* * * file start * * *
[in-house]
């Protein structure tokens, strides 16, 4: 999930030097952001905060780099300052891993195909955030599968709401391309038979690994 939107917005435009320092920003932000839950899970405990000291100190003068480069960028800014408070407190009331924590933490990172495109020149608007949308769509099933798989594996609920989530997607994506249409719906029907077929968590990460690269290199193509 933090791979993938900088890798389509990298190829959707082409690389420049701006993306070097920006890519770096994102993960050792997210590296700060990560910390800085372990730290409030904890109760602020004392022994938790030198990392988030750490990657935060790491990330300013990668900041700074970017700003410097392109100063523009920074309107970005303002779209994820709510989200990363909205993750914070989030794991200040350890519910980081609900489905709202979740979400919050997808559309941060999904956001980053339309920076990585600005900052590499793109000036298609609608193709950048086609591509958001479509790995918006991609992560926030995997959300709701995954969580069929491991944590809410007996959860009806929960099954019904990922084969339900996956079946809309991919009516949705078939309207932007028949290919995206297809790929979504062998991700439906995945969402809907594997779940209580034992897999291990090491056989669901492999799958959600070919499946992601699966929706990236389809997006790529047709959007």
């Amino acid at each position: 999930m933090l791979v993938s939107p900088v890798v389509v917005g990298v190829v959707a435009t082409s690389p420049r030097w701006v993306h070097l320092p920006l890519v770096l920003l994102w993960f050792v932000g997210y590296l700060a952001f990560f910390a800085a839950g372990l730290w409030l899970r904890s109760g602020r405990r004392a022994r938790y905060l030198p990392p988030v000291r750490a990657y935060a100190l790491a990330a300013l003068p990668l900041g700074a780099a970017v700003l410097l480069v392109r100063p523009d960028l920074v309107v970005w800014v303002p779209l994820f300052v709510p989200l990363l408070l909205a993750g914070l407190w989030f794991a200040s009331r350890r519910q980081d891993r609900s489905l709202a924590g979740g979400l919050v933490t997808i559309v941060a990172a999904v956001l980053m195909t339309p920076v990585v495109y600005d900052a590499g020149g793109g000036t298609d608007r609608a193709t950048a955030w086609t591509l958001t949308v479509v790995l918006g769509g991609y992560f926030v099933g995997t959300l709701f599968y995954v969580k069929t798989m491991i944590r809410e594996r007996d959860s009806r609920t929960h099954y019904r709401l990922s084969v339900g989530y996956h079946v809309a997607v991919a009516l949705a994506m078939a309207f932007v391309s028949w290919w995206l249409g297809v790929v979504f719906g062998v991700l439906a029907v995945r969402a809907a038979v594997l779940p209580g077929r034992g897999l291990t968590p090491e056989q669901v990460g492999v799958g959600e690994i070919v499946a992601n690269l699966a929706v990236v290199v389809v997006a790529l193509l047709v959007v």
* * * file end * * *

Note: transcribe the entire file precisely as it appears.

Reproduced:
[in-house]
């Protein structure tokens, strides 16, 4: 999930030097952001905060780099300052891993195909955030599968709401391309038979690994 939107917005435009320092920003932000839950899970405990000291100190003068480069960028800014408070407190009331924590933490990172495109020149608007949308769509099933798989594996609920989530997607994506249409719906029907077929968590990460690269290199193509 933090791979993938900088890798389509990298190829959707082409690389420049701006993306070097920006890519770096994102993960050792997210590296700060990560910390800085372990730290409030904890109760602020004392022994938790030198990392988030750490990657935060790491990330300013990668900041700074970017700003410097392109100063523009920074309107970005303002779209994820709510989200990363909205993750914070989030794991200040350890519910980081609900489905709202979740979400919050997808559309941060999904956001980053339309920076990585600005900052590499793109000036298609609608193709950048086609591509958001479509790995918006991609992560926030995997959300709701995954969580069929491991944590809410007996959860009806929960099954019904990922084969339900996956079946809309991919009516949705078939309207932007028949290919995206297809790929979504062998991700439906995945969402809907594997779940209580034992897999291990090491056989669901492999799958959600070919499946992601699966929706990236389809997006790529047709959007």
């Amino acid at each position: 999930m933090l791979v993938s939107p900088v890798v389509v917005g990298v190829v959707a435009t082409s690389p420049r030097w701006v993306h070097l320092p920006l890519v770096l920003l994102w993960f050792v932000g997210y590296l700060a952001f990560f910390a800085a839950g372990l730290w409030l899970r904890s109760g602020r405990r004392a022994r938790y905060l030198p990392p988030v000291r750490a990657y935060a100190l790491a990330a300013l003068p990668l900041g700074a780099a970017v700003l410097l480069v392109r100063p523009d960028l920074v309107v970005w800014v303002p779209l994820f300052v709510p989200l990363l408070l909205a993750g914070l407190w989030f794991a200040s009331r350890r519910q980081d891993r609900s489905l709202a924590g979740g979400l919050v933490t997808i559309v941060a990172a999904v956001l980053m195909t339309p920076v990585v495109y600005d900052a590499g020149g793109g000036t298609d608007r609608a193709t950048a955030w086609t591509l958001t949308v479509v790995l918006g769509g991609y992560f926030v099933g995997t959300l709701f599968y995954v969580k069929t798989m491991i944590r809410e594996r007996d959860s009806r609920t929960h099954y019904r709401l990922s084969v339900g989530y996956h079946v809309a997607v991919a009516l949705a994506m078939a309207f932007v391309s028949w290919w995206l249409g297809v790929v979504f719906g062998v991700l439906a029907v995945r969402a809907a038979v594997l779940p209580g077929r034992g897999l291990t968590p090491e056989q669901v990460g492999v799958g959600e690994i070919v499946a992601n690269l699966a929706v990236v290199v389809v997006a790529l193509l047709v959007v």